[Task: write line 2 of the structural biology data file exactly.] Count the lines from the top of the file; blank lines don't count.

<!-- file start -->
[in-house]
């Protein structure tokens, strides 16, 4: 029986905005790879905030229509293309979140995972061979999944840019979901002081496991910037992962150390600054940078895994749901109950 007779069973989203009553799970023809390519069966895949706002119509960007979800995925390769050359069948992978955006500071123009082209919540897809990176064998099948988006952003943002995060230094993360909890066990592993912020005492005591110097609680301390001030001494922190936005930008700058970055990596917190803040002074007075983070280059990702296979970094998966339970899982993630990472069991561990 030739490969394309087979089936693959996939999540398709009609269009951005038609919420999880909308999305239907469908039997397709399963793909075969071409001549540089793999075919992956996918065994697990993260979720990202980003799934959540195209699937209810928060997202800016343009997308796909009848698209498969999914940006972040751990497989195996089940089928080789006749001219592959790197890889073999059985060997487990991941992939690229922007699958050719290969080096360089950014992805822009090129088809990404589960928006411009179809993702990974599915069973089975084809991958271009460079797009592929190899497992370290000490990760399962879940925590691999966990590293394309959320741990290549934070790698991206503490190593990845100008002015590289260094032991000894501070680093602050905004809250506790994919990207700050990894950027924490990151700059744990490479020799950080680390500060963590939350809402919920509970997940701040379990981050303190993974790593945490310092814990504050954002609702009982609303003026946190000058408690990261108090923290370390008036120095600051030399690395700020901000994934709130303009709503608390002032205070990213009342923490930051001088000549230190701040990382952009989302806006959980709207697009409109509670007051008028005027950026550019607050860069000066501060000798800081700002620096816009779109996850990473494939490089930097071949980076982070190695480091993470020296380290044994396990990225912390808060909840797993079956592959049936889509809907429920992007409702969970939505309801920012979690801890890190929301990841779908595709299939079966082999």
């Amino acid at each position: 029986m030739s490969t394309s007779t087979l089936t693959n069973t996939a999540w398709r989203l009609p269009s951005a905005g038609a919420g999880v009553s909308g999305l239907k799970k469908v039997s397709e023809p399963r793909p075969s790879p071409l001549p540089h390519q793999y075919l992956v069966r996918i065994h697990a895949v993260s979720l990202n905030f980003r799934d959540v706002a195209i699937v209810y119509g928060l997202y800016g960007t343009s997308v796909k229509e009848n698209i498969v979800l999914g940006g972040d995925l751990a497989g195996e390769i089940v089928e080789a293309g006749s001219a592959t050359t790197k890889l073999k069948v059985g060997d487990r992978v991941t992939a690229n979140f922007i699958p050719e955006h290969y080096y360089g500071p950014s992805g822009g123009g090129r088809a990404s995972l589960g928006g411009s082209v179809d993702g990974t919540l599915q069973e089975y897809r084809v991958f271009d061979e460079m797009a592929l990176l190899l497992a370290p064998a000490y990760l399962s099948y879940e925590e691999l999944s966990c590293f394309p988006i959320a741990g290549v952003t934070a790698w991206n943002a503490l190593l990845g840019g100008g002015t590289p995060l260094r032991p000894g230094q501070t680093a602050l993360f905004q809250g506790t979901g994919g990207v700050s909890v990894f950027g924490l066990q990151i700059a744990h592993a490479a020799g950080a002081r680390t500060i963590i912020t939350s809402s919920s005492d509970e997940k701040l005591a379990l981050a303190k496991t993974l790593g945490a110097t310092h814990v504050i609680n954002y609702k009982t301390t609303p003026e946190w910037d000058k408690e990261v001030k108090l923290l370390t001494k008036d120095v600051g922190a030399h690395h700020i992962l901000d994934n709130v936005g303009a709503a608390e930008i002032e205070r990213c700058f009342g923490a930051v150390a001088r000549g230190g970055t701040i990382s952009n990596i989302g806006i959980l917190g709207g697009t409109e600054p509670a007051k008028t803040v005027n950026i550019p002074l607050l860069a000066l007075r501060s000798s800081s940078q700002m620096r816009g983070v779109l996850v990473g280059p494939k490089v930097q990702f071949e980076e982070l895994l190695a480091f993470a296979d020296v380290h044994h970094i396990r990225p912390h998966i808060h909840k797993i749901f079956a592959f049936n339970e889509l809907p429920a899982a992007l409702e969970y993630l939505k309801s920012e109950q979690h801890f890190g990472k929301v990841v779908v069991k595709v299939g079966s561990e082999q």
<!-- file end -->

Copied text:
């Protein structure tokens, strides 16, 4: 029986905005790879905030229509293309979140995972061979999944840019979901002081496991910037992962150390600054940078895994749901109950 007779069973989203009553799970023809390519069966895949706002119509960007979800995925390769050359069948992978955006500071123009082209919540897809990176064998099948988006952003943002995060230094993360909890066990592993912020005492005591110097609680301390001030001494922190936005930008700058970055990596917190803040002074007075983070280059990702296979970094998966339970899982993630990472069991561990 030739490969394309087979089936693959996939999540398709009609269009951005038609919420999880909308999305239907469908039997397709399963793909075969071409001549540089793999075919992956996918065994697990993260979720990202980003799934959540195209699937209810928060997202800016343009997308796909009848698209498969999914940006972040751990497989195996089940089928080789006749001219592959790197890889073999059985060997487990991941992939690229922007699958050719290969080096360089950014992805822009090129088809990404589960928006411009179809993702990974599915069973089975084809991958271009460079797009592929190899497992370290000490990760399962879940925590691999966990590293394309959320741990290549934070790698991206503490190593990845100008002015590289260094032991000894501070680093602050905004809250506790994919990207700050990894950027924490990151700059744990490479020799950080680390500060963590939350809402919920509970997940701040379990981050303190993974790593945490310092814990504050954002609702009982609303003026946190000058408690990261108090923290370390008036120095600051030399690395700020901000994934709130303009709503608390002032205070990213009342923490930051001088000549230190701040990382952009989302806006959980709207697009409109509670007051008028005027950026550019607050860069000066501060000798800081700002620096816009779109996850990473494939490089930097071949980076982070190695480091993470020296380290044994396990990225912390808060909840797993079956592959049936889509809907429920992007409702969970939505309801920012979690801890890190929301990841779908595709299939079966082999």